Social Media as a Means of Collecting Lifestyle Data

It has long been questioned whether data found on Facebook is useful in real life settings, perhaps most notably when it comes to product marketing and individual Klout scores. Although research has overwhelmingly indicated that Facebook data is not useful within this avenue, there has been limited research on whether Facebook data can be related to health status. Now, a study suggests that ‘liking’ activity-related or sedentary-related interests on Facebook are associated with obesity prevalence.

The study, which was published in PlosOne, was a cross-sectional study that compared Facebook user data with data from well-known health surveys. Specifically, the researchers focused on the types of ‘likes’ that individuals had on their Facebook to see if that was positively or negatively correlated with obesity in that area. The key findings indicated that individuals, who ‘liked’ TV shows and had other sedentary related areas, also resided in areas where obesity was high. Similarly, individuals who ‘liked’ outdoor activities were found to reside in areas with lower levels of obesity. This led the researchers to conclude that social media could be a useful tool for mapping health statuses and for creating interventions.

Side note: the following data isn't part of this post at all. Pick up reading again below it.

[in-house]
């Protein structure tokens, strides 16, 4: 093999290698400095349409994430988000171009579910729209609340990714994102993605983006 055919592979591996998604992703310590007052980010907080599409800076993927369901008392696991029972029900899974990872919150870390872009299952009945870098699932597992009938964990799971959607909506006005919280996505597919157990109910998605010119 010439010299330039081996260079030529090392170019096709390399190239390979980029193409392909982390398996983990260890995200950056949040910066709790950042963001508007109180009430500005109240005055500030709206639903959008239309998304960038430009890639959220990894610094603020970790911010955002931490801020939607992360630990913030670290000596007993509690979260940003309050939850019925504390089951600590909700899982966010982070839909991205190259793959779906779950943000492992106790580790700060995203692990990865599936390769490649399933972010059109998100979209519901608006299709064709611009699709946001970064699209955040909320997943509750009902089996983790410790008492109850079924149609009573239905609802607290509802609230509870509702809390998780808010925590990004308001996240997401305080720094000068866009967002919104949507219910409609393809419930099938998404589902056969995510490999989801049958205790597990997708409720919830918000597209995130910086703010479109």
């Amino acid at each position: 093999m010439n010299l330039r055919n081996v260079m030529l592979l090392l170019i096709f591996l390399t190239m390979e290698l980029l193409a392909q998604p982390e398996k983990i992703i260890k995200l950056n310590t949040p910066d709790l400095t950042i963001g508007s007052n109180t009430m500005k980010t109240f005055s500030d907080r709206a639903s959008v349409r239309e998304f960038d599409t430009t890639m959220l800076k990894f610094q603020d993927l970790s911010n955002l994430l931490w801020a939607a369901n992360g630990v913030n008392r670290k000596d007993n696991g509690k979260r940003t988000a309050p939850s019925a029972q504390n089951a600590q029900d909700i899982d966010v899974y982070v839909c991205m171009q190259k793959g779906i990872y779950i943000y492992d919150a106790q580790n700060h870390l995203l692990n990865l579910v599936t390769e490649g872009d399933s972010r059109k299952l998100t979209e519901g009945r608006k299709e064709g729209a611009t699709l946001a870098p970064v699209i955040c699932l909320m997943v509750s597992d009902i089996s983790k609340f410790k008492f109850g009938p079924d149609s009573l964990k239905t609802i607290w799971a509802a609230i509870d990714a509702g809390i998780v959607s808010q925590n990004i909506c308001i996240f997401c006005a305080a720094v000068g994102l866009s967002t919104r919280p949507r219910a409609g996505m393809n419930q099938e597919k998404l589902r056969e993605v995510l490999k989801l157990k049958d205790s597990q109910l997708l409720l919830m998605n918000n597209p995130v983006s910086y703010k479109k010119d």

Although it was not specified within the publication, one can infer that the sample within this study was substantial. However, the time when the Facebook data was gathered was not the same time that the survey data had been gathered (they were two years apart). As such, it is not clear whether any substantial changes could have occurred to affect the results of the study. However, given that the study was concerned with several areas in the United States, it seems unlikely that the trends would have changed so rapidly within two years. Moreover, the researchers can be applauded for trying to amend this issue by comparing their data to previously known historical trends.

This study was a good initial study. However, there are several areas that future studies could improve if social media is to be taken seriously as a research tool. Perhaps the most obvious one comes from the fact that the comparisons were made on a geographical rather than an individual level. As such, ethnicity was ignored despite the fact that obesity, as defined by BMI, varies between races. Therefore it is plausible that some neighbourhoods that had more Asians were misrepresented. Moreover, it would be useful to compare data from social media with data from the built environment as it could be argued that the environment in some areas restricts the opportunity for activity-related interests.

Although it is clear that these types of studies are in their infancy, it can also be argued that the use of social media in research may not be an idea to abandon as of yet. If used correctly, then social media can circumvent previous problems within research such as cost, lack of substantial sample sizes and slow pace of data gathering. Perhaps, rather than throwing out the baby with the bathwater, studies should focus on figuring out where information from social media fits in with research and how it could be utilised to create interventions.